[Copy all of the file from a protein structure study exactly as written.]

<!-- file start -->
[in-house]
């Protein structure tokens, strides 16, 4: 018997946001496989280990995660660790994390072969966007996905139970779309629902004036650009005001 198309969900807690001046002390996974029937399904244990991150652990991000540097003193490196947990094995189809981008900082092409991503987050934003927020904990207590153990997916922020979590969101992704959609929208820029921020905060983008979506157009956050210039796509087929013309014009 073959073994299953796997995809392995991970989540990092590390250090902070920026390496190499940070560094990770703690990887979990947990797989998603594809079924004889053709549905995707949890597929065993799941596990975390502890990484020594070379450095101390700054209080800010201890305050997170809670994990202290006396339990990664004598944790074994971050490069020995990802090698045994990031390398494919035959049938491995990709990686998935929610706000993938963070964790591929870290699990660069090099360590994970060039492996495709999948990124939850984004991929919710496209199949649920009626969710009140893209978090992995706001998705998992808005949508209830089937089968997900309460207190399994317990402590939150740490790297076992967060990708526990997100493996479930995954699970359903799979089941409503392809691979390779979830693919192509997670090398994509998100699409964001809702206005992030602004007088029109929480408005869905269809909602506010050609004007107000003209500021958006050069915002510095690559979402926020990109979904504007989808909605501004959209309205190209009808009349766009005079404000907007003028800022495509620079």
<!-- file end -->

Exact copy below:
[in-house]
């Protein structure tokens, strides 16, 4: 018997946001496989280990995660660790994390072969966007996905139970779309629902004036650009005001 198309969900807690001046002390996974029937399904244990991150652990991000540097003193490196947990094995189809981008900082092409991503987050934003927020904990207590153990997916922020979590969101992704959609929208820029921020905060983008979506157009956050210039796509087929013309014009 073959073994299953796997995809392995991970989540990092590390250090902070920026390496190499940070560094990770703690990887979990947990797989998603594809079924004889053709549905995707949890597929065993799941596990975390502890990484020594070379450095101390700054209080800010201890305050997170809670994990202290006396339990990664004598944790074994971050490069020995990802090698045994990031390398494919035959049938491995990709990686998935929610706000993938963070964790591929870290699990660069090099360590994970060039492996495709999948990124939850984004991929919710496209199949649920009626969710009140893209978090992995706001998705998992808005949508209830089937089968997900309460207190399994317990402590939150740490790297076992967060990708526990997100493996479930995954699970359903799979089941409503392809691979390779979830693919192509997670090398994509998100699409964001809702206005992030602004007088029109929480408005869905269809909602506010050609004007107000003209500021958006050069915002510095690559979402926020990109979904504007989808909605501004959209309205190209009808009349766009005079404000907007003028800022495509620079």